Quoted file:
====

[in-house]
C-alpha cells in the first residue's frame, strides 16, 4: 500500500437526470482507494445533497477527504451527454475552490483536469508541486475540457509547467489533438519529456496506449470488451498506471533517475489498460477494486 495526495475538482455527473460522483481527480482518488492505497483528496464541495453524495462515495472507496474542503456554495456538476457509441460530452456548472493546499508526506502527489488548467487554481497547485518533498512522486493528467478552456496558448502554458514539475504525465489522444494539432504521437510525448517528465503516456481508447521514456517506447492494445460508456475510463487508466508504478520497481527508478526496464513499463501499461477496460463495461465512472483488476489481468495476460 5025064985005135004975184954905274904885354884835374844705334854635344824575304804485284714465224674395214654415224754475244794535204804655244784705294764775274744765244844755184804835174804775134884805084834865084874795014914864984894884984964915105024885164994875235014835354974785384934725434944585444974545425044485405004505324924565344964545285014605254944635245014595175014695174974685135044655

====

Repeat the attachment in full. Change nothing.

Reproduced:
[in-house]
C-alpha cells in the first residue's frame, strides 16, 4: 500500500437526470482507494445533497477527504451527454475552490483536469508541486475540457509547467489533438519529456496506449470488451498506471533517475489498460477494486 495526495475538482455527473460522483481527480482518488492505497483528496464541495453524495462515495472507496474542503456554495456538476457509441460530452456548472493546499508526506502527489488548467487554481497547485518533498512522486493528467478552456496558448502554458514539475504525465489522444494539432504521437510525448517528465503516456481508447521514456517506447492494445460508456475510463487508466508504478520497481527508478526496464513499463501499461477496460463495461465512472483488476489481468495476460 5025064985005135004975184954905274904885354884835374844705334854635344824575304804485284714465224674395214654415224754475244794535204804655244784705294764775274744765244844755184804835174804775134884805084834865084874795014914864984894884984964915105024885164994875235014835354974785384934725434944585444974545425044485405004505324924565344964545285014605254944635245014595175014695174974685135044655